In the end I think it is the open projects that will bring the world together, if it can happen at all. Wikipedia, open source and such like. I'm not really saying this to be anti-microsoft or whatever. its just the practicality of being a company and not a movement. Companies are not really about bringing people together, movements are.
      Zinoron
      • Microsoft is constrained by profits...

        Their costs will do them in.
        ordaj9
  • Its been done

    Isaac Asimov and his "Foundation" (c1951) trilogy brought up the notion of storing the sum knowledge of mankind. His storage medium for such a database was limited by his knowledge at the time, but he certainly saw this comming a LONG TIME before the latest "Wired" magazine.
    Roger Ramjet
    • Actually, humans already have unlimited storage...

      ...it'll probably turn out to be our "junk" DNA. These encapsulate all our genetic memories back to the beginning. We only remember some of them and oftentimes mistakenly call them "instinct."
      ordaj9
  • A geek and his Startrek references

    The more I learn about the world and its trends, the more I see our future as the Borg and not the Federation. Hopefully we'll be a bit more stylish about it.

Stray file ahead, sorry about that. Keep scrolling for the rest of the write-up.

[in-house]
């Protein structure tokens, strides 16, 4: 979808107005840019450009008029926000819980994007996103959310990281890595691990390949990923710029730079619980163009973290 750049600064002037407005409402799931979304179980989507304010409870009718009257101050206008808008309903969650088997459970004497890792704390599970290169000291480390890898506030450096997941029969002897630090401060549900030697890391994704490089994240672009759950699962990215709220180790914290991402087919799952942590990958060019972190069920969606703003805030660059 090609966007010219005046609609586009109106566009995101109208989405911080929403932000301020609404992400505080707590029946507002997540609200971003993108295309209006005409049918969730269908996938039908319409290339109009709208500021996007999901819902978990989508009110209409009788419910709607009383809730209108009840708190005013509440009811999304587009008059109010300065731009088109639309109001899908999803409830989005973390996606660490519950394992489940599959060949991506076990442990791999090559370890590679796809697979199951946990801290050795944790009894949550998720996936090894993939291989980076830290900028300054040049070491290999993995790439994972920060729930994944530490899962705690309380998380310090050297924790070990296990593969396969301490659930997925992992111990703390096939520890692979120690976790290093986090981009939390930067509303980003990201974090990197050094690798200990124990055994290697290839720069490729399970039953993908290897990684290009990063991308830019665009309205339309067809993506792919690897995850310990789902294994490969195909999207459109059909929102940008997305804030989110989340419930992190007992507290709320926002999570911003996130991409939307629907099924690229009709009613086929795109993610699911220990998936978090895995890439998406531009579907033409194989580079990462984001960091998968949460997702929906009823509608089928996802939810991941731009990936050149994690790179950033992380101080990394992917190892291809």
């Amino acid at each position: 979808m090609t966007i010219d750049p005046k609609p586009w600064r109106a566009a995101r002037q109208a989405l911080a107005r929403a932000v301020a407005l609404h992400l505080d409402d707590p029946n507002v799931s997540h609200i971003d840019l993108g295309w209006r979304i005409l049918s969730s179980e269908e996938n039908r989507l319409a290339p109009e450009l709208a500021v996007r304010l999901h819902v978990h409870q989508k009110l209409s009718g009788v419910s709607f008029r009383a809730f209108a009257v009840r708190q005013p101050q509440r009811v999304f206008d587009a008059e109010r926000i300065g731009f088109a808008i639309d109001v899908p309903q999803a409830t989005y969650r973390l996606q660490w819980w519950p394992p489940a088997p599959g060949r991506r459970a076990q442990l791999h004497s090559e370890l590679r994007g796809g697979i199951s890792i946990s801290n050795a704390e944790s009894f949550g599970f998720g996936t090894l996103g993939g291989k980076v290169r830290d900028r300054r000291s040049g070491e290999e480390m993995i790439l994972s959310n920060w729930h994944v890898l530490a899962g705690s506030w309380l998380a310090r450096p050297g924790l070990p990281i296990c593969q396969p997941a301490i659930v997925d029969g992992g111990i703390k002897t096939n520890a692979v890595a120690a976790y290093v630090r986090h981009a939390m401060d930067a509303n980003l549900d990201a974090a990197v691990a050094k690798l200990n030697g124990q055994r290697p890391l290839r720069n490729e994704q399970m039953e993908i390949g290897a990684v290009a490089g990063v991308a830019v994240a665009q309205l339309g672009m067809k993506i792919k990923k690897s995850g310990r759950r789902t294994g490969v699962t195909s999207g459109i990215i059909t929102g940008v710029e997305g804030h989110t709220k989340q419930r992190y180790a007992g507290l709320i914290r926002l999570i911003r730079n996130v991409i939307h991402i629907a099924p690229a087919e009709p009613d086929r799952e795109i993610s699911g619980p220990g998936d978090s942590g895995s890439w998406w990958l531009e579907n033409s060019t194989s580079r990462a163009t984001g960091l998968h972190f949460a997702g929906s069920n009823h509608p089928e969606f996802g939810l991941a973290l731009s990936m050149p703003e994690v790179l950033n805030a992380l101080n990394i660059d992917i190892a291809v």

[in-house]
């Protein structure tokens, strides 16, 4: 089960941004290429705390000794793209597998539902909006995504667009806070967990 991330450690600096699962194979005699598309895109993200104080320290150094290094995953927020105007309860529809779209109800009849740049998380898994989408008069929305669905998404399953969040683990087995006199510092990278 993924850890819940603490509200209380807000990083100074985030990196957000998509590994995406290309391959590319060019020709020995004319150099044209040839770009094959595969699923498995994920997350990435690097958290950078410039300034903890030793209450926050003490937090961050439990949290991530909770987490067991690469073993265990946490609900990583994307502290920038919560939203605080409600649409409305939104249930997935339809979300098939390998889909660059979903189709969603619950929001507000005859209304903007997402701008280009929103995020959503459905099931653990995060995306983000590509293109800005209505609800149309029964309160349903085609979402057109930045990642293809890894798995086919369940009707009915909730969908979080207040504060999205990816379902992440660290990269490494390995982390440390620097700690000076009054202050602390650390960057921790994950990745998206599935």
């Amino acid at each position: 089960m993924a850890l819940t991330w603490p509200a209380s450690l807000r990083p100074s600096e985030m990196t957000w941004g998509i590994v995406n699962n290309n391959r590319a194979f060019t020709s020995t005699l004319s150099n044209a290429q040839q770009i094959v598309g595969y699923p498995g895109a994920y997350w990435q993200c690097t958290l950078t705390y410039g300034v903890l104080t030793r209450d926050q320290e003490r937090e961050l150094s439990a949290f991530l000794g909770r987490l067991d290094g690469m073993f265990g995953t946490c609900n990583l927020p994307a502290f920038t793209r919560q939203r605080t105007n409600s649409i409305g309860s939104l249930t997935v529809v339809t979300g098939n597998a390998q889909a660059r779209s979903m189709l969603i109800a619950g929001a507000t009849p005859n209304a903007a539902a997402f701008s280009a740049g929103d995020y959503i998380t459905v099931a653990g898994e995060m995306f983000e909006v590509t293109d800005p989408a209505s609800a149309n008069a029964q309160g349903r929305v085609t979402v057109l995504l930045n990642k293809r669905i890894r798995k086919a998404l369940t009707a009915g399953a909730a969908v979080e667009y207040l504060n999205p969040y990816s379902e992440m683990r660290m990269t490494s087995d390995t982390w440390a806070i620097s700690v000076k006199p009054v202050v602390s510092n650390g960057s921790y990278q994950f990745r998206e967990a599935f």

Before the end of this century I invision a commercial for... "Wi-fi to the brain, baby!" and, at least for the rich, programmable artificial robotic immune systems that not only can respond to any new disease but repair the cellular damage of aging. I'll leave my more outlandish claims and consequences for another day.

    By the time machines are smart enough to try and take over the earth, nobody will be able to distinguish the difference between a human and machine.
    Zinoron
    • Taking over the world

      [By the time machines are smart enough to try and take over the earth, nobody will be able to distinguish the difference between a human and machine.]

      For what reason would machines WANT to take over the world?
      Roger Ramjet
      • For that matter, why would...

        ...anyone want to take over the world? There are already many unfathomly rich and powerful people that already have everything a person could want. What's the point in having more? I don't admire them, anyway.
        ordaj9
      • The machines

        "For what reason would machines WANT to take over the world?"

        I don't know, honestly. Just seems to be what the movies say they will do when they're smart enough. Because you know, machines are perfectly logical and super smart. So they must be evil and want to control us!

        I merely wanted to point out that by the time they would be capable of such an act, we would have converged to the point that the distinction would be academic at best.
        Zinoron
    • More like Soylent Green

      "Those That Have" will simply limit "Those That Don't"'s access to technology/information to serve their purposes exclusively. It is already starting - polarization is the first step. You are either with us or against us.
      nottheusual1